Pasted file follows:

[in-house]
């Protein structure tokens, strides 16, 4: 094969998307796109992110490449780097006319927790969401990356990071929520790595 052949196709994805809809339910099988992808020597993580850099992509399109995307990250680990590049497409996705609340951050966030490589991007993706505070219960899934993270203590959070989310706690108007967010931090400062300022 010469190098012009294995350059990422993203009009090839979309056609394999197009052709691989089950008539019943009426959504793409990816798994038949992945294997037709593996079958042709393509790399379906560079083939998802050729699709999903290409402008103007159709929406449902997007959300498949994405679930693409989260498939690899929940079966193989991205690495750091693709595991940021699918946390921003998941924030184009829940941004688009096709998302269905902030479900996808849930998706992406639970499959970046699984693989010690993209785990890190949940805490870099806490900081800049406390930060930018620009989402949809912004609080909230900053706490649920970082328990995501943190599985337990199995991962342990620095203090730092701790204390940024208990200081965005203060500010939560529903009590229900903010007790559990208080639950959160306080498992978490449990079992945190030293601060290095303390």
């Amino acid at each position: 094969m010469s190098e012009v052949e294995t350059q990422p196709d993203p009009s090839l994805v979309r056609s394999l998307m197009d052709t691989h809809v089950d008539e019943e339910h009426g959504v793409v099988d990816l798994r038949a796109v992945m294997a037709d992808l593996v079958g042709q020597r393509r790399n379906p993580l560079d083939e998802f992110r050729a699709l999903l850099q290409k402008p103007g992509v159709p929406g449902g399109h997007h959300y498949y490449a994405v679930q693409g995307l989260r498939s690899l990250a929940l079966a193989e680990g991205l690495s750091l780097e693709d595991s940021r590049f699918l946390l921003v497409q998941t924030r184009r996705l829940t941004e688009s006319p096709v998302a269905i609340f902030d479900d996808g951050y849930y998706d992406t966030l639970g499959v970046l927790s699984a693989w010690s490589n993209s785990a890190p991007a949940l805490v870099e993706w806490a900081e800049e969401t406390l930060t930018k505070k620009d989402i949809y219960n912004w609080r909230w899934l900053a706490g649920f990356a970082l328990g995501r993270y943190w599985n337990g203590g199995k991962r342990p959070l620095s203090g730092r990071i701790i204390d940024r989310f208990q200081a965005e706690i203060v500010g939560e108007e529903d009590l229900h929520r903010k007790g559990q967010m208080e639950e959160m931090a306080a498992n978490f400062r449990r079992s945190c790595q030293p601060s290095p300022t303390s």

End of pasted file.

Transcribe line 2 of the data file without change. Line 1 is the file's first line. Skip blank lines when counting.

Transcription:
């Protein structure tokens, strides 16, 4: 094969998307796109992110490449780097006319927790969401990356990071929520790595 052949196709994805809809339910099988992808020597993580850099992509399109995307990250680990590049497409996705609340951050966030490589991007993706505070219960899934993270203590959070989310706690108007967010931090400062300022 010469190098012009294995350059990422993203009009090839979309056609394999197009052709691989089950008539019943009426959504793409990816798994038949992945294997037709593996079958042709393509790399379906560079083939998802050729699709999903290409402008103007159709929406449902997007959300498949994405679930693409989260498939690899929940079966193989991205690495750091693709595991940021699918946390921003998941924030184009829940941004688009096709998302269905902030479900996808849930998706992406639970499959970046699984693989010690993209785990890190949940805490870099806490900081800049406390930060930018620009989402949809912004609080909230900053706490649920970082328990995501943190599985337990199995991962342990620095203090730092701790204390940024208990200081965005203060500010939560529903009590229900903010007790559990208080639950959160306080498992978490449990079992945190030293601060290095303390």